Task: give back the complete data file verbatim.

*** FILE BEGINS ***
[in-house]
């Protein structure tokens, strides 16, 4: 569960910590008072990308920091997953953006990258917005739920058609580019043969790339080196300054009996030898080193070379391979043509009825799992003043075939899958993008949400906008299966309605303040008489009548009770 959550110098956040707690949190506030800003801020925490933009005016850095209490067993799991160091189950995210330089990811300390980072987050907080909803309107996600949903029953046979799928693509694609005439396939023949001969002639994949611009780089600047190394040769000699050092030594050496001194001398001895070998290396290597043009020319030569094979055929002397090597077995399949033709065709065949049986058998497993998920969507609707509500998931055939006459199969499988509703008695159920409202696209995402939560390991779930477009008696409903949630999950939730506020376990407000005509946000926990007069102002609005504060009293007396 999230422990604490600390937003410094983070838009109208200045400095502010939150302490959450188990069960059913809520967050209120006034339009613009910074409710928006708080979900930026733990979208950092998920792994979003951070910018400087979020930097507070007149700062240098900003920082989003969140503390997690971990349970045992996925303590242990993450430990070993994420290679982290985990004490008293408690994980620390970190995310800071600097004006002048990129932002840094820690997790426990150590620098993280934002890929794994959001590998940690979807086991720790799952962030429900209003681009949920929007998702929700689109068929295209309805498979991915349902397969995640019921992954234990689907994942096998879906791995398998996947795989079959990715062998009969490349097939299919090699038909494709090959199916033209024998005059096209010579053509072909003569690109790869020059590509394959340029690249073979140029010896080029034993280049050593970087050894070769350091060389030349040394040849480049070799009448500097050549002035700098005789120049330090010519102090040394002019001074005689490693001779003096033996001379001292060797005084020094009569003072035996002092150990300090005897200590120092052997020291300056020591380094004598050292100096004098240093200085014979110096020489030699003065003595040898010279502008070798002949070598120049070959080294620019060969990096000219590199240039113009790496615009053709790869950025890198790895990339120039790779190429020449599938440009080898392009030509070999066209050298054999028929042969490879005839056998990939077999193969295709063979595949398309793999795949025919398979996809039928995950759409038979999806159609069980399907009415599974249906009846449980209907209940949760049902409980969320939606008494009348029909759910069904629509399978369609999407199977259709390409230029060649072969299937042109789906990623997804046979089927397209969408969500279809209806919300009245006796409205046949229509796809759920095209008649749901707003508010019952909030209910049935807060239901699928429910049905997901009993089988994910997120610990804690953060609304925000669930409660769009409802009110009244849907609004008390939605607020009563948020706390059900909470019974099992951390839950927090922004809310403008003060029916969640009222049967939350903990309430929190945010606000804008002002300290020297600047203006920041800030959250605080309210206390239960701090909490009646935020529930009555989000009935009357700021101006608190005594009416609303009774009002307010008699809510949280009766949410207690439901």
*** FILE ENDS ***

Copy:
[in-house]
């Protein structure tokens, strides 16, 4: 569960910590008072990308920091997953953006990258917005739920058609580019043969790339080196300054009996030898080193070379391979043509009825799992003043075939899958993008949400906008299966309605303040008489009548009770 959550110098956040707690949190506030800003801020925490933009005016850095209490067993799991160091189950995210330089990811300390980072987050907080909803309107996600949903029953046979799928693509694609005439396939023949001969002639994949611009780089600047190394040769000699050092030594050496001194001398001895070998290396290597043009020319030569094979055929002397090597077995399949033709065709065949049986058998497993998920969507609707509500998931055939006459199969499988509703008695159920409202696209995402939560390991779930477009008696409903949630999950939730506020376990407000005509946000926990007069102002609005504060009293007396 999230422990604490600390937003410094983070838009109208200045400095502010939150302490959450188990069960059913809520967050209120006034339009613009910074409710928006708080979900930026733990979208950092998920792994979003951070910018400087979020930097507070007149700062240098900003920082989003969140503390997690971990349970045992996925303590242990993450430990070993994420290679982290985990004490008293408690994980620390970190995310800071600097004006002048990129932002840094820690997790426990150590620098993280934002890929794994959001590998940690979807086991720790799952962030429900209003681009949920929007998702929700689109068929295209309805498979991915349902397969995640019921992954234990689907994942096998879906791995398998996947795989079959990715062998009969490349097939299919090699038909494709090959199916033209024998005059096209010579053509072909003569690109790869020059590509394959340029690249073979140029010896080029034993280049050593970087050894070769350091060389030349040394040849480049070799009448500097050549002035700098005789120049330090010519102090040394002019001074005689490693001779003096033996001379001292060797005084020094009569003072035996002092150990300090005897200590120092052997020291300056020591380094004598050292100096004098240093200085014979110096020489030699003065003595040898010279502008070798002949070598120049070959080294620019060969990096000219590199240039113009790496615009053709790869950025890198790895990339120039790779190429020449599938440009080898392009030509070999066209050298054999028929042969490879005839056998990939077999193969295709063979595949398309793999795949025919398979996809039928995950759409038979999806159609069980399907009415599974249906009846449980209907209940949760049902409980969320939606008494009348029909759910069904629509399978369609999407199977259709390409230029060649072969299937042109789906990623997804046979089927397209969408969500279809209806919300009245006796409205046949229509796809759920095209008649749901707003508010019952909030209910049935807060239901699928429910049905997901009993089988994910997120610990804690953060609304925000669930409660769009409802009110009244849907609004008390939605607020009563948020706390059900909470019974099992951390839950927090922004809310403008003060029916969640009222049967939350903990309430929190945010606000804008002002300290020297600047203006920041800030959250605080309210206390239960701090909490009646935020529930009555989000009935009357700021101006608190005594009416609303009774009002307010008699809510949280009766949410207690439901």